The Office of the Presiding Disciplinary Judge, located in Denver, has suspended a Colorado attorney from practicing law, following an investigation by the Colorado Office of Attorney Regulation Counsel (“ARC”). In People v. Samuel Reyes Escamilla, an attorney was disciplined as a result of his conduct in three separate client matters.
In the first case, a client retained the attorney to assist her in obtaining legal immigrant status in the United States. The attorney accepted payment and paperwork from the client, but failed to file a petition for legal status on behalf of the client. The attorney ceased contact with the client, and also refused to communicate with her new counsel. The attorney eventually returned the client’s file and refunded the payment, but only after ARC began its investigation.
In the second case, the attorney was hired to represent a client in a bankruptcy proceeding, and to resolve a dispute regarding the client’s car loan. The client paid the attorney a fee to commence work on the case. The attorney subsequently forwarded a copy of a motion to the client, causing him to believe that the attorney had re-opened the bankruptcy case, but the attorney never actually filed the motion. The attorney failed to respond to any further communications from the client or perform any further work on the case. Once again, the attorney only refunded the client’s money after ARC commenced its investigation.
In the third case, the attorney represented a client in a criminal matter and requested production of discovery materials from the state prosecutor. The attorney tendered a check for copying costs, which was dishonored due to insufficient funds. He then ignored the prosecutor’s subsequent requests for payment until after ARC began its investigation.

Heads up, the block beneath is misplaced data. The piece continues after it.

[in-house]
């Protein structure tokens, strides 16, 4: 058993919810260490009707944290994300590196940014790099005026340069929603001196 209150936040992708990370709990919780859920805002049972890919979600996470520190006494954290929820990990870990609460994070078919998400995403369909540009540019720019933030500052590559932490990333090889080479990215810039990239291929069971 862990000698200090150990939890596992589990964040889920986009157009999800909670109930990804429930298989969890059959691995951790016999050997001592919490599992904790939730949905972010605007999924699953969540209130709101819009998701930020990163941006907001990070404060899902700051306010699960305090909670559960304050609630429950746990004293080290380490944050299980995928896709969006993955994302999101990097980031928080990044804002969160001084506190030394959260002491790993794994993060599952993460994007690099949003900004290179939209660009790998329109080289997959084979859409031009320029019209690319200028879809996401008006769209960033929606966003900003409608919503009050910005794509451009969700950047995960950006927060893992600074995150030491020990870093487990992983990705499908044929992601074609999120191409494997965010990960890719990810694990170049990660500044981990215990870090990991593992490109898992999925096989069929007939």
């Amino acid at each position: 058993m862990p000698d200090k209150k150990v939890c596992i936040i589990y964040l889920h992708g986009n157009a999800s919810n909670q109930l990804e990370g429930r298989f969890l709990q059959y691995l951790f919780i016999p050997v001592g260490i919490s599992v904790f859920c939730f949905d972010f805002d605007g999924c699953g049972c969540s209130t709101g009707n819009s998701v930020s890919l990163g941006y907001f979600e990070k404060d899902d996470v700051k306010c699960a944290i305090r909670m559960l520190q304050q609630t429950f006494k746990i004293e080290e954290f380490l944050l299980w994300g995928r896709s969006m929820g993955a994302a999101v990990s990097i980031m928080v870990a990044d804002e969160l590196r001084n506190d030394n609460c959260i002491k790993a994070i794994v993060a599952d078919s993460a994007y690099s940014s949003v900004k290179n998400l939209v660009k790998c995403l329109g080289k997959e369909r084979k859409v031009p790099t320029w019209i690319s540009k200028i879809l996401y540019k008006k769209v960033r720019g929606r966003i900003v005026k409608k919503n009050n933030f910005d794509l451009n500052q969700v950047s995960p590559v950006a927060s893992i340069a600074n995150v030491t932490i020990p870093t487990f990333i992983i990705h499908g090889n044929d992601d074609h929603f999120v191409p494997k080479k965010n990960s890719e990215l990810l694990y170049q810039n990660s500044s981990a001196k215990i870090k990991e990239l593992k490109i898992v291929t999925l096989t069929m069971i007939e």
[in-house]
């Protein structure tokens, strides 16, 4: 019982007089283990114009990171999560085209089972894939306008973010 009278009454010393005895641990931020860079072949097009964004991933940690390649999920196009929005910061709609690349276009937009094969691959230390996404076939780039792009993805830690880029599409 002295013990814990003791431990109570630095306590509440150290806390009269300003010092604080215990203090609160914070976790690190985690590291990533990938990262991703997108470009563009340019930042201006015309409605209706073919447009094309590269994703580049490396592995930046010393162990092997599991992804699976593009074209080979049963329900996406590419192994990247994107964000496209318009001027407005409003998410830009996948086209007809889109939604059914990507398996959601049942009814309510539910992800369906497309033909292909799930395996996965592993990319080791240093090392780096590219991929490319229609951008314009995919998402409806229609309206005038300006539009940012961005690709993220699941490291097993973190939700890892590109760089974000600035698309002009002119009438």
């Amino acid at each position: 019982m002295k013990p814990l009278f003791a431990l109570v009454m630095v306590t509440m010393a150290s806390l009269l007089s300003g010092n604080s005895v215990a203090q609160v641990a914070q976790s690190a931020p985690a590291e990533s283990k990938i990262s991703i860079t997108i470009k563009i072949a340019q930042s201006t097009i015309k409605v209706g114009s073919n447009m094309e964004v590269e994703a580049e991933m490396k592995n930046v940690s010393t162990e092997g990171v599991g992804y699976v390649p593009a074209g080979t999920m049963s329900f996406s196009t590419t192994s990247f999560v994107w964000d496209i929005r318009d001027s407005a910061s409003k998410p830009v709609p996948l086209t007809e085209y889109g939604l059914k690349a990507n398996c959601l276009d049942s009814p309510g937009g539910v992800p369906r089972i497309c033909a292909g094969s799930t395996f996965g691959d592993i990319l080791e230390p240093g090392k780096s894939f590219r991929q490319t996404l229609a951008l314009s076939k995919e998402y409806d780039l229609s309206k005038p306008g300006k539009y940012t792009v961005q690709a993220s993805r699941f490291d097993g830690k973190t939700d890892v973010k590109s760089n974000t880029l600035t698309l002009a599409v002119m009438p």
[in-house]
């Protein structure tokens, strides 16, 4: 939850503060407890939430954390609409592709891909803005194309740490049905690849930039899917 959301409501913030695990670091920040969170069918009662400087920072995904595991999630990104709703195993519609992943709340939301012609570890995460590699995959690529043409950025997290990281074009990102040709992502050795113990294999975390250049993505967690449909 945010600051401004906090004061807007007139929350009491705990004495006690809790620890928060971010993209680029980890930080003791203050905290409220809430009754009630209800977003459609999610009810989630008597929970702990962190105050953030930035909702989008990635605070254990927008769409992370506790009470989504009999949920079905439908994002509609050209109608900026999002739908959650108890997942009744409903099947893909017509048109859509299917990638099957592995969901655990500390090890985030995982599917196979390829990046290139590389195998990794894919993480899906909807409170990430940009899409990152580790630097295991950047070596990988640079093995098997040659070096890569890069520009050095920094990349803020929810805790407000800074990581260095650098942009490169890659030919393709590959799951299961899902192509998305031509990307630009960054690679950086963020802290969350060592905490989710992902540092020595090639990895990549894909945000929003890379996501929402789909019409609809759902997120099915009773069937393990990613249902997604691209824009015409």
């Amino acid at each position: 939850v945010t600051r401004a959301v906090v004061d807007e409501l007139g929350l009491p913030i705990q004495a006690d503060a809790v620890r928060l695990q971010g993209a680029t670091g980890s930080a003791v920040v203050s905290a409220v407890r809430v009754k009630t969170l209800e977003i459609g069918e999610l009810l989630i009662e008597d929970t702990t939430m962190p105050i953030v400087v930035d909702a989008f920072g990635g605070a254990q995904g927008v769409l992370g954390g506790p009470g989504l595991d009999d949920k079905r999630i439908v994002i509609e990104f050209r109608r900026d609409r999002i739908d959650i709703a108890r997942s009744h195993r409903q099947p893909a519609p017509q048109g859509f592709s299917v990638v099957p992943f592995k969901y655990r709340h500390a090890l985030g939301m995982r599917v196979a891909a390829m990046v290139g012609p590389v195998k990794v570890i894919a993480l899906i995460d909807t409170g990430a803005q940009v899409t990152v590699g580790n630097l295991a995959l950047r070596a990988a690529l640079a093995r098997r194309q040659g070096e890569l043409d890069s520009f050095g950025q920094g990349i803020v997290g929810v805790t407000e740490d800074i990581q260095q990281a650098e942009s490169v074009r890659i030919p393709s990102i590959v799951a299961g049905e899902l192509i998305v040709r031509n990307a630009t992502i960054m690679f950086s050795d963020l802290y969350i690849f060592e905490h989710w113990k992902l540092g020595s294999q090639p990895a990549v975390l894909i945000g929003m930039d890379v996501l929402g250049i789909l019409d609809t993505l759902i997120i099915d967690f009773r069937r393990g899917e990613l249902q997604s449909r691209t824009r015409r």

At the conclusion of the investigation, the attorney and ARC submitted a conditional admission of misconduct to the Presiding Disciplinary Judge, William Lucero. The Judge accepted the admission, holding that the attorney had knowingly violated multiple Colorado Rules of Professional Conduct, including: (1) Rule 1.3, by failing to act with reasonable diligence and promptness when representing clients, (2) Rule 1.4(a)(3), by failing to keep clients reasonably informed about the status of their cases, (3) Rule 1.16(d), by failing to take steps to protect his clients’ interests and surrender his client files upon termination of his services, and (4) Rule 8.4(c), by engaging in conduct involving dishonesty, fraud, deceit, or misrepresentation. The Court ordered that the attorney be suspended for 1 year and 1 day. All but 3 months of the suspension was stayed pending successful completion of a probationary period, ethics training, and on-going monitoring of his practice.
Decision: People v. Samuel Reyes Escamilla
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